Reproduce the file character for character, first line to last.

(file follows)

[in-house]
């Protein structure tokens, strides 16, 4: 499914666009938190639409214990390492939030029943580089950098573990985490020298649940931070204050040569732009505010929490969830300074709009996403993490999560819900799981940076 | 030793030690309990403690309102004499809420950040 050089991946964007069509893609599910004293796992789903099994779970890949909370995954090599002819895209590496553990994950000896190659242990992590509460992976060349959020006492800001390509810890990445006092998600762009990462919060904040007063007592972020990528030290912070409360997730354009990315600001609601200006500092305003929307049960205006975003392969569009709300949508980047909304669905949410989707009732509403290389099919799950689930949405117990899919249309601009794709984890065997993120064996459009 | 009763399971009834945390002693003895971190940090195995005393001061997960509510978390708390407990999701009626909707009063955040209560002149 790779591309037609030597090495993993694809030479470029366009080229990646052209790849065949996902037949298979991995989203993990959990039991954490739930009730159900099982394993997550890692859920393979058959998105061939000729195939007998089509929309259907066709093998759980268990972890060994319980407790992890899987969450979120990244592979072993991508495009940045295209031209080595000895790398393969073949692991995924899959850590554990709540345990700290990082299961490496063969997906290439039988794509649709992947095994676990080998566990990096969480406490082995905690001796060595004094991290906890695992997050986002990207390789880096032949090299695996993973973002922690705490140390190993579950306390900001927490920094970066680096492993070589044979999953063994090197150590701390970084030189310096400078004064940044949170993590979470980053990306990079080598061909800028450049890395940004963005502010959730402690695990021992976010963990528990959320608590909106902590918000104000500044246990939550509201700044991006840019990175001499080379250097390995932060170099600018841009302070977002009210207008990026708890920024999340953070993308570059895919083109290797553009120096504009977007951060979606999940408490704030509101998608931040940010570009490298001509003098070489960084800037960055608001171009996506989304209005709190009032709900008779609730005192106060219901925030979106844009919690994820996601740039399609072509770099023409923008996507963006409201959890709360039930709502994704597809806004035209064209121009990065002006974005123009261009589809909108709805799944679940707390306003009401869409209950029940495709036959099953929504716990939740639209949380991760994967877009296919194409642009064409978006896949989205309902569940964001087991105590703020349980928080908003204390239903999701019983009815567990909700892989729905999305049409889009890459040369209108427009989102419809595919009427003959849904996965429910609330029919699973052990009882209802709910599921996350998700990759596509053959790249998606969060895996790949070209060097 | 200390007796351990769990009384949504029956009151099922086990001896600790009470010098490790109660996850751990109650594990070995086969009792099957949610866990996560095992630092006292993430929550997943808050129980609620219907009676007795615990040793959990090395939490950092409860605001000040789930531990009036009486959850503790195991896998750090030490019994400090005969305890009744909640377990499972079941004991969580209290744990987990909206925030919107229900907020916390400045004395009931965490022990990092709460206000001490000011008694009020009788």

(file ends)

[in-house]
């Protein structure tokens, strides 16, 4: 499914666009938190639409214990390492939030029943580089950098573990985490020298649940931070204050040569732009505010929490969830300074709009996403993490999560819900799981940076 | 030793030690309990403690309102004499809420950040 050089991946964007069509893609599910004293796992789903099994779970890949909370995954090599002819895209590496553990994950000896190659242990992590509460992976060349959020006492800001390509810890990445006092998600762009990462919060904040007063007592972020990528030290912070409360997730354009990315600001609601200006500092305003929307049960205006975003392969569009709300949508980047909304669905949410989707009732509403290389099919799950689930949405117990899919249309601009794709984890065997993120064996459009 | 009763399971009834945390002693003895971190940090195995005393001061997960509510978390708390407990999701009626909707009063955040209560002149 790779591309037609030597090495993993694809030479470029366009080229990646052209790849065949996902037949298979991995989203993990959990039991954490739930009730159900099982394993997550890692859920393979058959998105061939000729195939007998089509929309259907066709093998759980268990972890060994319980407790992890899987969450979120990244592979072993991508495009940045295209031209080595000895790398393969073949692991995924899959850590554990709540345990700290990082299961490496063969997906290439039988794509649709992947095994676990080998566990990096969480406490082995905690001796060595004094991290906890695992997050986002990207390789880096032949090299695996993973973002922690705490140390190993579950306390900001927490920094970066680096492993070589044979999953063994090197150590701390970084030189310096400078004064940044949170993590979470980053990306990079080598061909800028450049890395940004963005502010959730402690695990021992976010963990528990959320608590909106902590918000104000500044246990939550509201700044991006840019990175001499080379250097390995932060170099600018841009302070977002009210207008990026708890920024999340953070993308570059895919083109290797553009120096504009977007951060979606999940408490704030509101998608931040940010570009490298001509003098070489960084800037960055608001171009996506989304209005709190009032709900008779609730005192106060219901925030979106844009919690994820996601740039399609072509770099023409923008996507963006409201959890709360039930709502994704597809806004035209064209121009990065002006974005123009261009589809909108709805799944679940707390306003009401869409209950029940495709036959099953929504716990939740639209949380991760994967877009296919194409642009064409978006896949989205309902569940964001087991105590703020349980928080908003204390239903999701019983009815567990909700892989729905999305049409889009890459040369209108427009989102419809595919009427003959849904996965429910609330029919699973052990009882209802709910599921996350998700990759596509053959790249998606969060895996790949070209060097 | 200390007796351990769990009384949504029956009151099922086990001896600790009470010098490790109660996850751990109650594990070995086969009792099957949610866990996560095992630092006292993430929550997943808050129980609620219907009676007795615990040793959990090395939490950092409860605001000040789930531990009036009486959850503790195991896998750090030490019994400090005969305890009744909640377990499972079941004991969580209290744990987990909206925030919107229900907020916390400045004395009931965490022990990092709460206000001490000011008694009020009788």